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Mr. Peanut's fiery end turns into social gold for Planters

Kraft Heinz's decision to say goodbye to Mr. Peanut garnered media attention that far outweighed the cost of the spot.
Image: Mr. Peanut
Mr. Peanut, RIP.Kraft Foods file

Kraft Heinz has scored the first coup of the Super Bowl advertising season, generating blanket news and social coverage with a video featuring the apparent death of its 104-year-old brand icon, Mr. Peanut.

The ad, which also includes actors Wesley Snipes and Matt Walsh, even led Town & Country to ponder whether Mr. Peanut’s death was a sign of class warfare. The video also has generated more than 3 million views on YouTube in two days.

All that coverage adds up to be worth an estimated $13.7 million in equivalent brand value, according to the Apex Marketing Group. That would more than cover the cost of the Super Bowl commercial’s airtime which Fox is selling for an estimated $5.6 million. A second spot showing the funeral of Mr. Peanut is scheduled to run on Feb. 2, during the game.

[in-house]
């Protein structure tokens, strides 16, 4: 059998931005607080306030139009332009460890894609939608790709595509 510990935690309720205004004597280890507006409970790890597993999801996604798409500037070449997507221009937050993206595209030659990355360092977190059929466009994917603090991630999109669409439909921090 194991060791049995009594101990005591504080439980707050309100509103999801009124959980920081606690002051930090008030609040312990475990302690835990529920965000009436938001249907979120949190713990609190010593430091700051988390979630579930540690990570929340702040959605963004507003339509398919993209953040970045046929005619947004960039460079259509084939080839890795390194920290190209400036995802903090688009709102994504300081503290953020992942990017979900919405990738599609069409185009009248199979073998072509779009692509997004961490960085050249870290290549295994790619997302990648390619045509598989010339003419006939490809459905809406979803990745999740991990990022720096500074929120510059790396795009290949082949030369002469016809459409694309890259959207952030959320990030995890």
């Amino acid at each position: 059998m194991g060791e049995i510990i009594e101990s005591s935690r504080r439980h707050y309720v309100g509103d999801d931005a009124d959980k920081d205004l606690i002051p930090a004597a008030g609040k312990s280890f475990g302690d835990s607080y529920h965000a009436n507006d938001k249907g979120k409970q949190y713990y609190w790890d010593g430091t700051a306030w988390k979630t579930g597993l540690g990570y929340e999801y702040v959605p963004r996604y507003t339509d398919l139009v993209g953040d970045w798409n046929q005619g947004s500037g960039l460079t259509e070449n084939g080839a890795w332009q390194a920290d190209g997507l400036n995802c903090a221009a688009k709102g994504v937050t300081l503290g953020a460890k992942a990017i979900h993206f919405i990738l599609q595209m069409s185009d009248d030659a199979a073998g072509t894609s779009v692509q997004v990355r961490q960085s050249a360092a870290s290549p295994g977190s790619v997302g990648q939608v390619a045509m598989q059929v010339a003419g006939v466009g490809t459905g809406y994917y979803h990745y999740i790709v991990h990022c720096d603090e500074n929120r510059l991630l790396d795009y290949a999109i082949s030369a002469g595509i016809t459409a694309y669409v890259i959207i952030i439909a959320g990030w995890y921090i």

The Super Bowl and the attendant commercials attract an audience that exceeds 90 million viewers each year.

Apex looked at other spots that have also received wide attention after being released early. A Doritos teaser spot featuring actor Sam Elliott garnered $1.8 million in brand value over the same two-day period with its 4.2 million YouTube views. A Cheetos teaser featuring MC Hammer drew an estimated $1.5 million in value and 3.36 million YouTube views as of Friday afternoon.

“Critics have disagreed in the past about brands releasing the Super Bowl commercials prior to them airing during the big game, but Planters has proved them wrong, showing how the lead-up to the game can be just as valuable as the airing of their spot during the game," Eric Smallwood, president at Apex, told NBC News.

VaynerMedia, which handled the spot, told CNBC that the concept was aimed at exploring how the public connects with the death of fictional characters.

“When Iron Man died, we saw an incredible reaction on Twitter and on social media," Mike Pierantozzi, group creative director, told CNBC. “It’s a strange phenomenon."